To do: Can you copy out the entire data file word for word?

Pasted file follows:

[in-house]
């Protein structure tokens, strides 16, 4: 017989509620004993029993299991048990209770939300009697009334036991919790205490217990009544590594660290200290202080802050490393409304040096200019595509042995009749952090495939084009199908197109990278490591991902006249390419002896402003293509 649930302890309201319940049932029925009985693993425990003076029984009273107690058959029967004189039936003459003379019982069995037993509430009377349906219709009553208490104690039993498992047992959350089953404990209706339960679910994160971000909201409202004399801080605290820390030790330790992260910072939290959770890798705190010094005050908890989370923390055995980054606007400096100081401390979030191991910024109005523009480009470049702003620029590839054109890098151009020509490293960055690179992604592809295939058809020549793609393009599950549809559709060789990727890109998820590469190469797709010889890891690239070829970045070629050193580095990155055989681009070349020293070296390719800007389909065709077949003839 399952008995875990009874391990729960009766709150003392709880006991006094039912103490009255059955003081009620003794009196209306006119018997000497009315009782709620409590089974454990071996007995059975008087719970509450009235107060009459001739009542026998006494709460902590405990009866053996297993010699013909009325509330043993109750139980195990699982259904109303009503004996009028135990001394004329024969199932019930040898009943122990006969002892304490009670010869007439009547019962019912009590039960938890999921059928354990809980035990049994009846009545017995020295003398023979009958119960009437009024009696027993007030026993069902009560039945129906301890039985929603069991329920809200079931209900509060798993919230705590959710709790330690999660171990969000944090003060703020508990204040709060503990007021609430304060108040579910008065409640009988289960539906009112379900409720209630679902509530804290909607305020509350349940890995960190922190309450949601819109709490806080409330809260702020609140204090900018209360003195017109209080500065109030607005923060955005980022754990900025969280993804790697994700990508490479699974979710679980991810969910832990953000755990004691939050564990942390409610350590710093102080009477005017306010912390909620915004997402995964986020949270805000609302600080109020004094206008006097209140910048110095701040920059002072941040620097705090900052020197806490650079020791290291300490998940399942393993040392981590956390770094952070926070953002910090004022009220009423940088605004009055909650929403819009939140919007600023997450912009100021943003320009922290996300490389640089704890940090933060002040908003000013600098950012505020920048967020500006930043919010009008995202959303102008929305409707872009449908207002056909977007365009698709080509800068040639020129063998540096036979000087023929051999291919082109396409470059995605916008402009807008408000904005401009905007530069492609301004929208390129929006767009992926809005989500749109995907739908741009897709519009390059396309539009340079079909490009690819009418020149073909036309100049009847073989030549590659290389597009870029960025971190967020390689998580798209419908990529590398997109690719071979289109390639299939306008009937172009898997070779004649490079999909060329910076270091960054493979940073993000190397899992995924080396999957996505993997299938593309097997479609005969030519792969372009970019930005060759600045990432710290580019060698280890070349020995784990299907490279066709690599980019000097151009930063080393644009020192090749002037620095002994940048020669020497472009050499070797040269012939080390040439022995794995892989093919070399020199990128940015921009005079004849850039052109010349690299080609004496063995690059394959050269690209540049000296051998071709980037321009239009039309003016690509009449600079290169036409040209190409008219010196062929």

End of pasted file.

[in-house]
């Protein structure tokens, strides 16, 4: 017989509620004993029993299991048990209770939300009697009334036991919790205490217990009544590594660290200290202080802050490393409304040096200019595509042995009749952090495939084009199908197109990278490591991902006249390419002896402003293509 649930302890309201319940049932029925009985693993425990003076029984009273107690058959029967004189039936003459003379019982069995037993509430009377349906219709009553208490104690039993498992047992959350089953404990209706339960679910994160971000909201409202004399801080605290820390030790330790992260910072939290959770890798705190010094005050908890989370923390055995980054606007400096100081401390979030191991910024109005523009480009470049702003620029590839054109890098151009020509490293960055690179992604592809295939058809020549793609393009599950549809559709060789990727890109998820590469190469797709010889890891690239070829970045070629050193580095990155055989681009070349020293070296390719800007389909065709077949003839 399952008995875990009874391990729960009766709150003392709880006991006094039912103490009255059955003081009620003794009196209306006119018997000497009315009782709620409590089974454990071996007995059975008087719970509450009235107060009459001739009542026998006494709460902590405990009866053996297993010699013909009325509330043993109750139980195990699982259904109303009503004996009028135990001394004329024969199932019930040898009943122990006969002892304490009670010869007439009547019962019912009590039960938890999921059928354990809980035990049994009846009545017995020295003398023979009958119960009437009024009696027993007030026993069902009560039945129906301890039985929603069991329920809200079931209900509060798993919230705590959710709790330690999660171990969000944090003060703020508990204040709060503990007021609430304060108040579910008065409640009988289960539906009112379900409720209630679902509530804290909607305020509350349940890995960190922190309450949601819109709490806080409330809260702020609140204090900018209360003195017109209080500065109030607005923060955005980022754990900025969280993804790697994700990508490479699974979710679980991810969910832990953000755990004691939050564990942390409610350590710093102080009477005017306010912390909620915004997402995964986020949270805000609302600080109020004094206008006097209140910048110095701040920059002072941040620097705090900052020197806490650079020791290291300490998940399942393993040392981590956390770094952070926070953002910090004022009220009423940088605004009055909650929403819009939140919007600023997450912009100021943003320009922290996300490389640089704890940090933060002040908003000013600098950012505020920048967020500006930043919010009008995202959303102008929305409707872009449908207002056909977007365009698709080509800068040639020129063998540096036979000087023929051999291919082109396409470059995605916008402009807008408000904005401009905007530069492609301004929208390129929006767009992926809005989500749109995907739908741009897709519009390059396309539009340079079909490009690819009418020149073909036309100049009847073989030549590659290389597009870029960025971190967020390689998580798209419908990529590398997109690719071979289109390639299939306008009937172009898997070779004649490079999909060329910076270091960054493979940073993000190397899992995924080396999957996505993997299938593309097997479609005969030519792969372009970019930005060759600045990432710290580019060698280890070349020995784990299907490279066709690599980019000097151009930063080393644009020192090749002037620095002994940048020669020497472009050499070797040269012939080390040439022995794995892989093919070399020199990128940015921009005079004849850039052109010349690299080609004496063995690059394959050269690209540049000296051998071709980037321009239009039309003016690509009449600079290169036409040209190409008219010196062929």